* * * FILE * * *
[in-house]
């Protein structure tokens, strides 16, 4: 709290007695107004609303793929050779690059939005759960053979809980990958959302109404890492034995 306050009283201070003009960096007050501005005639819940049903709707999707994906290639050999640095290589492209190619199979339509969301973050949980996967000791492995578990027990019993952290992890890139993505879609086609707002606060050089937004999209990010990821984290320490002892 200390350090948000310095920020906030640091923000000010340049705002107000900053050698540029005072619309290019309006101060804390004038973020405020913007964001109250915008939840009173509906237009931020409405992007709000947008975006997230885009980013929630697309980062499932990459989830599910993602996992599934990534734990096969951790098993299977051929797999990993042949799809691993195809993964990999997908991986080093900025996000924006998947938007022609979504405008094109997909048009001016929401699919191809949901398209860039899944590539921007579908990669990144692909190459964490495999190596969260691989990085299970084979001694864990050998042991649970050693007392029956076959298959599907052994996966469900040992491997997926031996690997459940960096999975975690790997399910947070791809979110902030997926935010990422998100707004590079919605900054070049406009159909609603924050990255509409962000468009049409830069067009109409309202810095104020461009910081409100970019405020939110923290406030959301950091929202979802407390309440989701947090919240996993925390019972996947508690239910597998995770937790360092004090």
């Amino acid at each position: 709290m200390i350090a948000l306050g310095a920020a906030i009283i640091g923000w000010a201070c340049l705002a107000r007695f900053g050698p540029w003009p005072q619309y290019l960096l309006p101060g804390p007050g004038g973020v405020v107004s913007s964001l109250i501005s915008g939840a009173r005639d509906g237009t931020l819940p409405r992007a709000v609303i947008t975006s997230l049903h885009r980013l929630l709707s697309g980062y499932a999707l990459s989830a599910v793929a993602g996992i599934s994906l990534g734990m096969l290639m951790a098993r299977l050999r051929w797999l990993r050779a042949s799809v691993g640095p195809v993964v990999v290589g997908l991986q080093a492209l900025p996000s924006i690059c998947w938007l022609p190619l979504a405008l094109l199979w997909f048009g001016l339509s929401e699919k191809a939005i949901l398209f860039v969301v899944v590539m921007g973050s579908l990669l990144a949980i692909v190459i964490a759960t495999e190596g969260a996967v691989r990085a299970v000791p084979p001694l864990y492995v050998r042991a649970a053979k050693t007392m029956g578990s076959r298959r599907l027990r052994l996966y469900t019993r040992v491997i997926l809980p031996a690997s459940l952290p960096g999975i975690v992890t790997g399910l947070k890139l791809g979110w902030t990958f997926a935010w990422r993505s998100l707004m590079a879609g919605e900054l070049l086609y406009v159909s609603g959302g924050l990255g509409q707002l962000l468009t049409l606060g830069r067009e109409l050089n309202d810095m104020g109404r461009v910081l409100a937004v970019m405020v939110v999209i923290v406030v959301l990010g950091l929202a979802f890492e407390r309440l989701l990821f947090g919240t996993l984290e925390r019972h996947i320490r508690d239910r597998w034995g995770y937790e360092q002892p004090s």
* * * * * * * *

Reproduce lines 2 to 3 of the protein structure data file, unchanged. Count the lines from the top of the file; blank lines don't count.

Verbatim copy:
């Protein structure tokens, strides 16, 4: 709290007695107004609303793929050779690059939005759960053979809980990958959302109404890492034995 306050009283201070003009960096007050501005005639819940049903709707999707994906290639050999640095290589492209190619199979339509969301973050949980996967000791492995578990027990019993952290992890890139993505879609086609707002606060050089937004999209990010990821984290320490002892 200390350090948000310095920020906030640091923000000010340049705002107000900053050698540029005072619309290019309006101060804390004038973020405020913007964001109250915008939840009173509906237009931020409405992007709000947008975006997230885009980013929630697309980062499932990459989830599910993602996992599934990534734990096969951790098993299977051929797999990993042949799809691993195809993964990999997908991986080093900025996000924006998947938007022609979504405008094109997909048009001016929401699919191809949901398209860039899944590539921007579908990669990144692909190459964490495999190596969260691989990085299970084979001694864990050998042991649970050693007392029956076959298959599907052994996966469900040992491997997926031996690997459940960096999975975690790997399910947070791809979110902030997926935010990422998100707004590079919605900054070049406009159909609603924050990255509409962000468009049409830069067009109409309202810095104020461009910081409100970019405020939110923290406030959301950091929202979802407390309440989701947090919240996993925390019972996947508690239910597998995770937790360092004090």
């Amino acid at each position: 709290m200390i350090a948000l306050g310095a920020a906030i009283i640091g923000w000010a201070c340049l705002a107000r007695f900053g050698p540029w003009p005072q619309y290019l960096l309006p101060g804390p007050g004038g973020v405020v107004s913007s964001l109250i501005s915008g939840a009173r005639d509906g237009t931020l819940p409405r992007a709000v609303i947008t975006s997230l049903h885009r980013l929630l709707s697309g980062y499932a999707l990459s989830a599910v793929a993602g996992i599934s994906l990534g734990m096969l290639m951790a098993r299977l050999r051929w797999l990993r050779a042949s799809v691993g640095p195809v993964v990999v290589g997908l991986q080093a492209l900025p996000s924006i690059c998947w938007l022609p190619l979504a405008l094109l199979w997909f048009g001016l339509s929401e699919k191809a939005i949901l398209f860039v969301v899944v590539m921007g973050s579908l990669l990144a949980i692909v190459i964490a759960t495999e190596g969260a996967v691989r990085a299970v000791p084979p001694l864990y492995v050998r042991a649970a053979k050693t007392m029956g578990s076959r298959r599907l027990r052994l996966y469900t019993r040992v491997i997926l809980p031996a690997s459940l952290p960096g999975i975690v992890t790997g399910l947070k890139l791809g979110w902030t990958f997926a935010w990422r993505s998100l707004m590079a879609g919605e900054l070049l086609y406009v159909s609603g959302g924050l990255g509409q707002l962000l468009t049409l606060g830069r067009e109409l050089n309202d810095m104020g109404r461009v910081l409100a937004v970019m405020v939110v999209i923290v406030v959301l990010g950091l929202a979802f890492e407390r309440l989701l990821f947090g919240t996993l984290e925390r019972h996947i320490r508690d239910r597998w034995g995770y937790e360092q002892p004090s």